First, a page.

• Data consumers collect huge data but rarely use it in process or insights. Why waste compute and storage for keeping this data – such cases can be identified with technical data lineage
  • Each data consumer reaches out to sources, not knowing they have the data in data warehouse, causing duplication
  • When moving to cloud data lake, mindful use and transfer of data is key as it directly affects the bottom line. Just like when moving houses you discard things not being used for six months. Same should apply to data migration to cloud. Get rid of data attributes that not used in an organisation for long and the technical lineage can be used to decide which data to dump and migrate. The unused data element can be kept in the data lake as cold data
  • Lineage is an important element for data virtualization (capability to manipulate data without having to transfer the data or know where the data resides). For this to be efficient and effective, while set up, there is a need to know what data resides where
  • Root cause analysis and impact analysis remain incomplete. This is like the fixing of leaks in plumbing. We always think the source has been identified, but rarely is the case. If we are able to trace the flow from source to the consuming point, then we will have it covered. Surprisingly this holds good for data as well

Approach to data lineage

Steps involved in doing the technical lineage:

  • Identify the source – System, schema and format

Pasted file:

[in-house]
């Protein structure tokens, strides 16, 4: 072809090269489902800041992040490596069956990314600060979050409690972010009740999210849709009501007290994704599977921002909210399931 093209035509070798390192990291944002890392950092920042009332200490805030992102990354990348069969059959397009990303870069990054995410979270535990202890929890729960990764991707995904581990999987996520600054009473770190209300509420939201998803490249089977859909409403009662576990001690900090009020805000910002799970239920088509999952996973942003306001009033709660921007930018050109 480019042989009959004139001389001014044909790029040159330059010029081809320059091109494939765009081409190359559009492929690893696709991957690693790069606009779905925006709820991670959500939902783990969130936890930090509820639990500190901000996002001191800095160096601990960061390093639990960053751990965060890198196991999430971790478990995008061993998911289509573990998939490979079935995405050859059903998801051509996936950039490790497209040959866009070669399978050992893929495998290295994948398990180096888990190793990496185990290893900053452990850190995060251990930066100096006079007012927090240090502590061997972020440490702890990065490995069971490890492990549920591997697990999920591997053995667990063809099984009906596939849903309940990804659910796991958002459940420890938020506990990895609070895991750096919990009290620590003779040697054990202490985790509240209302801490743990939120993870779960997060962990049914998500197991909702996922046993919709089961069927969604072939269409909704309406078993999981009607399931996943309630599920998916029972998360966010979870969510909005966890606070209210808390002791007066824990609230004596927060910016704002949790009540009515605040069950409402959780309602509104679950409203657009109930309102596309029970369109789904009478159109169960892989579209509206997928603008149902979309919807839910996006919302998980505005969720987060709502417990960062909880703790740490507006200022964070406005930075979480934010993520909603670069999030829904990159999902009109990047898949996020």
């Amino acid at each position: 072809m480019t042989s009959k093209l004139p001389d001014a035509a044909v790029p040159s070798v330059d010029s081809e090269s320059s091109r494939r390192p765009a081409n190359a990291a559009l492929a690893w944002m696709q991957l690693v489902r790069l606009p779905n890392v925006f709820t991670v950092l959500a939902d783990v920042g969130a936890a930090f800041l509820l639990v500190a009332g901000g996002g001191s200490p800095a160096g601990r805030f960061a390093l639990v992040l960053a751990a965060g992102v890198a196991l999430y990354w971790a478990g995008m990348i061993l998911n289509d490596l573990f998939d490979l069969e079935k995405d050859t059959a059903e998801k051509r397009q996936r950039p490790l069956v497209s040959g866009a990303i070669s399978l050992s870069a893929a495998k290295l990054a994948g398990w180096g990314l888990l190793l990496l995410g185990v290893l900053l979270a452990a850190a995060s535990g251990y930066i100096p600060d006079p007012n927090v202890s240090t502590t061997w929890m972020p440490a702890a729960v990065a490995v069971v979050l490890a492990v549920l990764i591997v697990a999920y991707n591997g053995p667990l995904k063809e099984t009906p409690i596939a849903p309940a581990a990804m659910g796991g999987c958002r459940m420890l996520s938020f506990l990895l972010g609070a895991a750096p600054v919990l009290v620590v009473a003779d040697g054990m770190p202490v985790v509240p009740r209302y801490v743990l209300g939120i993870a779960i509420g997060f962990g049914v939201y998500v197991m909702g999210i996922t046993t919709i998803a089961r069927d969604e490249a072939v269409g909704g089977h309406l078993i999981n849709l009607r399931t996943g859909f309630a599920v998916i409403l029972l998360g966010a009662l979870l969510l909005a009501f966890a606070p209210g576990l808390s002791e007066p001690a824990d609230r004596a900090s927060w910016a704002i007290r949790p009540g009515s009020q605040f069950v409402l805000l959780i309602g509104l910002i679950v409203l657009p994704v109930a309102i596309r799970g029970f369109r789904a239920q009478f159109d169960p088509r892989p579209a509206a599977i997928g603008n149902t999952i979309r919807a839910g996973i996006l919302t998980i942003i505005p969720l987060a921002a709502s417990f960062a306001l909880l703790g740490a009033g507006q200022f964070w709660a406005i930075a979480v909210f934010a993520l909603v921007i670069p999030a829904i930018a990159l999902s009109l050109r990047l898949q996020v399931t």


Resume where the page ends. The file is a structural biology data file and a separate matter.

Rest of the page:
• Identify transfer – where all the data is transferred to and possibilities for illegitimate manipulation of data
  • Identify transformation – the process it goes through and any enrichment that gets done
  • Identify consumption points – data users

Ways of doing Technical data lineage:

  • Manual lineage is where experts sit together and find out what data goes where and what transformation is being done. With almost 2000 systems this becomes a herculean task with quite a lot of capex investment
  • Pattern based uses AI/ML solutions to look at data and arrive at the suspects and exact logic, which then needs manual intervention to just check and confirm. Less capex investment with relatively good accuracy
  • Tagging, not so great, involves tagging of each attribute which means addition of a column for each attribute. Lot of coding and optimization needed to avoid performance impact
  • Parsing is relatively good provided we find a solution that can read through the different programming languages used in the organisation. Even though the best approach, my quest for such a solution has not yielded any good results

With these above points, I would say that there is a need for technical data lineage. The implementation should be a combination of pattern based and manual solutions which would go above and beyond what regulators need and will give us control over data and hence its value. We are running helter-skelter to manage data, and this should change.

Above all, as go-green is the call out today for a better tomorrow, with data lineage you build your karma with gratitude for future generations to work on CRM, REG, CPLE, etc.